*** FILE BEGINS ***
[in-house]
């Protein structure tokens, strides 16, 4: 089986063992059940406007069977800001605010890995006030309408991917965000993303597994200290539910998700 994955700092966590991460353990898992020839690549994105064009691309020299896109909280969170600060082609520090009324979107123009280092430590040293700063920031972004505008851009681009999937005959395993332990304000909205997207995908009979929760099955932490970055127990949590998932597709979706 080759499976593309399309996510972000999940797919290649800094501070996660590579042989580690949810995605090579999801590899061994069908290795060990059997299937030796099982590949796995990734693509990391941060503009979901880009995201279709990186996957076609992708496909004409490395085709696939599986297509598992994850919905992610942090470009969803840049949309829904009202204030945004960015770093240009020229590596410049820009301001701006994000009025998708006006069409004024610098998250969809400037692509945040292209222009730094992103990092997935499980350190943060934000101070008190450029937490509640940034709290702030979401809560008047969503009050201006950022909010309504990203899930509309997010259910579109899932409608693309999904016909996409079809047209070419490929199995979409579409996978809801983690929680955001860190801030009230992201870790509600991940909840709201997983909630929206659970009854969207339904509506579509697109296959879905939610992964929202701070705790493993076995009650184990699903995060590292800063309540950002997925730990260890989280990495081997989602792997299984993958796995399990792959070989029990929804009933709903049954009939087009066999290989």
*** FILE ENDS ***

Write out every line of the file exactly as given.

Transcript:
[in-house]
């Protein structure tokens, strides 16, 4: 089986063992059940406007069977800001605010890995006030309408991917965000993303597994200290539910998700 994955700092966590991460353990898992020839690549994105064009691309020299896109909280969170600060082609520090009324979107123009280092430590040293700063920031972004505008851009681009999937005959395993332990304000909205997207995908009979929760099955932490970055127990949590998932597709979706 080759499976593309399309996510972000999940797919290649800094501070996660590579042989580690949810995605090579999801590899061994069908290795060990059997299937030796099982590949796995990734693509990391941060503009979901880009995201279709990186996957076609992708496909004409490395085709696939599986297509598992994850919905992610942090470009969803840049949309829904009202204030945004960015770093240009020229590596410049820009301001701006994000009025998708006006069409004024610098998250969809400037692509945040292209222009730094992103990092997935499980350190943060934000101070008190450029937490509640940034709290702030979401809560008047969503009050201006950022909010309504990203899930509309997010259910579109899932409608693309999904016909996409079809047209070419490929199995979409579409996978809801983690929680955001860190801030009230992201870790509600991940909840709201997983909630929206659970009854969207339904509506579509697109296959879905939610992964929202701070705790493993076995009650184990699903995060590292800063309540950002997925730990260890989280990495081997989602792997299984993958796995399990792959070989029990929804009933709903049954009939087009066999290989």